- Merlin 2.6 ($225) project management software designed exclusively for the Mac. With Merlin 2.6, you will be able to publish your project file over the web either as a live HTML document so you can collaborate with other users over the web or as a static HTML page that you can share with the team. This feature opens the door for all users who wish to use Merlin but can't because they are tied to an operating system other than Mac OS X. [Download - 37MB]
goSecure 1.2 launched
GoGoalsoft has announced the latest update to its easy to use Mac OS X encryption application, goSecure 1.2. Designed to keep sensitive documents away from prying eyes, version 1.2 includes 256-Bit AES encryption (up from the 128-bit AES of previous versions), faster encrytion/decryption times, and an option to skip file compression. Offering features such as an easy 'drag and drop' workflow, secure deletion for source files and a 'default path' backup feature, goSecure 1.2 is for users wishing to keep their files secure.
PGP Whole Disk Encryp. 9.9
PGP Corporation has announced a forthcoming update to Whole Disk Encryption, its enterprise-level security program. As implied by its name, the application encrypts everything on a hard drive or flash stick, including swap and temporary files, to the FIPS 140-2 level required by the US government. Version 9.9 will be the first edition of this software for the Mac, and should be released sometime in July.
Check Point for Mac
Check Point Technologies on Wednesday unveiled Check Point Full Disk Encryption for Mac OS X, offering users pre-boot authenticated disk encryption, what the company claims is an industry first. Since the security software encrypts the entire disk before the operating system boots, Check Point says the multi-certified cryptology engine adheres to many state and federal privacy laws, and can be deployed in any scale of operation. Check Point Full Disk Encryption starts at $120.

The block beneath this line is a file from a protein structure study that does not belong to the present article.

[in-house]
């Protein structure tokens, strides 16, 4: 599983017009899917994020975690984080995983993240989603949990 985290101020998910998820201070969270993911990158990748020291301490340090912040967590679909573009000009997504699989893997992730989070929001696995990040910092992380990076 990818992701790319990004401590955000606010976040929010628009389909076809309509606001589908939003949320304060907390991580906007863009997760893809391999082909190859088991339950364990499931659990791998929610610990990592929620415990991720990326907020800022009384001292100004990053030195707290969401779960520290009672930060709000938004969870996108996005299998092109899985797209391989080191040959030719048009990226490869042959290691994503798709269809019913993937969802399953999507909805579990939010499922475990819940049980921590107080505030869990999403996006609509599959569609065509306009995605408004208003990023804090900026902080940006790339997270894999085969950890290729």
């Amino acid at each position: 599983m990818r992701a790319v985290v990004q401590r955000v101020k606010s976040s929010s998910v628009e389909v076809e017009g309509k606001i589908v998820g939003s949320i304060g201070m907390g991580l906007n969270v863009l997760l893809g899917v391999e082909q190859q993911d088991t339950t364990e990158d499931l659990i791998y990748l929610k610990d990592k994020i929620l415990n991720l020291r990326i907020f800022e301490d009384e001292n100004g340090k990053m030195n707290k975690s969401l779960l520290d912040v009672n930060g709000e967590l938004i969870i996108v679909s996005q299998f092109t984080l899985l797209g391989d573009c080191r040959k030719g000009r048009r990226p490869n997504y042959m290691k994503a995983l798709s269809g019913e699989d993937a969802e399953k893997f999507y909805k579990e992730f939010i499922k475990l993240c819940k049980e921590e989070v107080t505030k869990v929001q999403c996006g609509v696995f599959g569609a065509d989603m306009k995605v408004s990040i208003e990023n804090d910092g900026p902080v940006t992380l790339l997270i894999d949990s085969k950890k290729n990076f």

Fujitsu ultra-secure HDDs
Fujitsu on Monday announced the "first ever" hard disk drive line-up using the hardware-based AES-256 bit encryption standard. The company's mobile HDDs are joined by the MHZ2 CJ-series laptop drives, consisting of full disk encryption, 2.5-inch, 7,200RPM SATA drives with capacities up to 320GB. Fujitsu claims not only improved data security, but also improved system performance for its newest offerings. The hard drives themselves encrypt and decrypt the password, leaving system performance minimally affected; the passwords are not accessible in system memory when powered off, the company claims.
Kingston BlackBox drives
Kingston Technology today unveiled the DataTraveler BlackBox USB flash drive, a Federal Information Processing Standard-validated USB flash drive in 2GB, 4GB, and 8GB sizes. The BlackBox carries FIPS 140-2 certified encryption, which requires the device to pass a Power On Self Test which verifies the encryption architecture is functioning. The DataTraveler BlackBox USB flash drives are currently shipping, starting at $165 and ranging to $425.
Forum roundup, WiFi, SMB
Forum roundup: MacNN forum members are discovering what encryption methods others use to protect their WiFi networks. Users are discussing why they feel one is superior to the other, while a poll is currently tracking the amount of users who encrypt with WEP, WPA-1/2, or other methods, or if they use none at all. Some members are also touting the benefits of using an access control list to govern overall network access.
Lockdown 1.0 encrypts data
Northern Softworks recently unveiled LockDown 1.0, its new software that allows users to encrypt their files and data. LockDown makes use of OpenSSL to provide six encryption ciphers, which the developer claims are "industrial strength". Users simply drag-and-drop their data onto the application, and LockDown can even function with the clipboard. Northern Softworks is currently selling Lockdown 1.0 for $10 from its website.